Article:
Decision-making effect. The obituary decisionmaking process may contribute to selection bias. Because major newspapers with huge circulation areas are studied in the past, none is able to run obituaries of everyone who dies (smaller newspapers are much better able to do this). Therefore, rules of thumb develop about who should receive obituary recognition. One such rule is that the person must be a "news maker" in his or her lifetime. A potential news maker might be brought to the attention of the obituary department by a relative calling the paper and reporting the death; by the wire services or the death notices submitted by family and funeral directors; by the editors of one of the news desks alerting the obituary department to the death of a notable person in his or her field; or by a corporation sending information to the paper about a distinguished businessperson who died. Once the "news maker" is identified, the individual is "researched." This usually means looking back in the archives to see how many stories have been written about this person in the past. If time permits, other public sources are researched as well. If information is plentiful, then an obituary is written. In all cases, however, the obituary editor is the final arbiter of the page. The explanation most often offered by editors regarding unequal coverage of men and women is that obituaries reflect society as a whole; men have held higher positions historically and more has been written about them, therefore they receive greater obituary recognition.
One additional point is worth noting: Because women outlive men, more women are in the position of providing information to newspapers than men. When women die, there may be no one available to provide such information for them. More often women are the record keepers of the household. Therefore, even if men are in the position to provide information to newspapers, they may not have that information at their disposal.
Social inequality effect. Women's inequality in obituary recognition most likely reflects their continuing inequality in society. When women receive equal salaries, equal access to all occupations, equal access to the top levels of management, and equal treatment in the home, then perhaps they will receive equal recognition after death.
Researchers have found lasting differentials between the average earnings of men and women. Women's salaries have increased more rapidly than men's, but women are still earning only seventy-five cents for every dollar that a man earns. Women continue to be excluded from some occupational categories. They are overrepresented in clerical, retail sales, and service occupations, and underrepresented in professional, managerial, and high-skill craft positions. Additionally, women are blocked from the highest ranks of management. While women readily advance into middle management, they seldom reach senior management; in 2000, women ran only three of the five hundred largest public companies. Meanwhile, women remain responsible for the majority of unpaid work in the home, whether or not they work for wages. They spend about thirty-four hours per week on household chores, while men spend about eighteen hours. When women undertake paid employment, housework amounts to a second, full-time job. Because women have not yet "made it" in American society, gender equality in "less pressured by advocacy" areas such as obituaries continues to allude them.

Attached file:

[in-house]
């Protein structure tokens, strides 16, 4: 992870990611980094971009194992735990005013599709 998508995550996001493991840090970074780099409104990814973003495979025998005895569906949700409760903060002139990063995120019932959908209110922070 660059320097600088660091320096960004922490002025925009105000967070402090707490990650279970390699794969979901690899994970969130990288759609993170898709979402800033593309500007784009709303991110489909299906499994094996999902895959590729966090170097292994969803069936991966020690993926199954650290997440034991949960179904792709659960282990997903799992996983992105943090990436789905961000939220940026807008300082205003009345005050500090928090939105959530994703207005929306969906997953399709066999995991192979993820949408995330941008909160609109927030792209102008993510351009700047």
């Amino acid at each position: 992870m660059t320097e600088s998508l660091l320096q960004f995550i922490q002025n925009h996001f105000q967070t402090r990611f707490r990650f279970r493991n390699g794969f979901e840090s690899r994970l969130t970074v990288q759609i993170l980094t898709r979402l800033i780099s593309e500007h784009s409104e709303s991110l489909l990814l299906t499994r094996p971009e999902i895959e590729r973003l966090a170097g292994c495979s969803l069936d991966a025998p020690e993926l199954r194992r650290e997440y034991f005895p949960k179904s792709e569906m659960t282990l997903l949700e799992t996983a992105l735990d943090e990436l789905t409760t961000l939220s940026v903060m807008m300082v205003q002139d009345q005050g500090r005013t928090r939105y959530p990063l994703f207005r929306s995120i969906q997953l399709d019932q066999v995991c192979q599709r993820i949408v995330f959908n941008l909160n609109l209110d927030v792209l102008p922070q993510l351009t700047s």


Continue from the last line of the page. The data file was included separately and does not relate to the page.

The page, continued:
Suggestions for Change
Immediate, pragmatic suggestions for future change might include: contacting current obituary editors and making them aware of the bias on their pages; hiring obituary editors who desire a balanced page; suggesting that women write their own obituaries and direct the executors of their estates to submit them to obituary editors upon their death; writing letters to the editor demanding greater recognition of women on the obituary pages of their newspapers; suggesting that large corporations withhold advertising dollars until women are equally represented on all pages of the newspaper, including the obituary page. While these suggestions may effect some degree of local change, long-range efforts must be pursued as well.
These might include: continued pressure for equality in the workplace, including an equitable wage; an end to labor market segregation by sex; equal opportunity for women to advance into positions of authority that result in professional recognition; a demand for greater equality in the home so that women are not working a second shift in the unpaid sector; a greater valuation of women's work in general; and a greater valuation of unpaid work that is not in the economic sphere.
Faludi, Susan. Backlash: The Undeclared War Against American Women. New York: Crown Publishers, 1991.
Halbur, Bernice, and Mary Vandagriff. "Societal Responses after Death: A Study of Sex Differences in Newspaper Death Notices for Birmingham, Alabama, 1900–1985." Sex Roles 17 (1987):421–436.
Kastenbaum, Robert, Sara Peyton, and Beatrice Kastenbaum. "Sex Discrimination After Death." Omega: The Journal of Death and Dying 7 (1977):351–359.
Kearl, Michael C. "Death as a Measure of Life: A Research Note on the Kastenbaum-Spilka Strategy of Obituary Analyses." Omega: The Journal of Death and Dying 17 (1986):65–78.
Maybury, Karol K. "Invisible Lives: Women, Men and Obituaries." Omega: The Journal of Death and Dying 32 (1995):27–37.
Moremen, Robin D., and Cathy Cradduck. "'How Will You Be Remembered After You Die?' Gender Discrimination After Death Twenty Years Later." Omega: The Journal of Death and Dying 38 (1998–99):241–254.
Spilka, Bernard, Gerald Lacey, and Barbara Gelb. "Sex Discrimination After Death: A Replication, Extension and a Difference." Omega: The Journal of Death and Dying 10 (1979):227–233.
ROBIN D. MOREMEN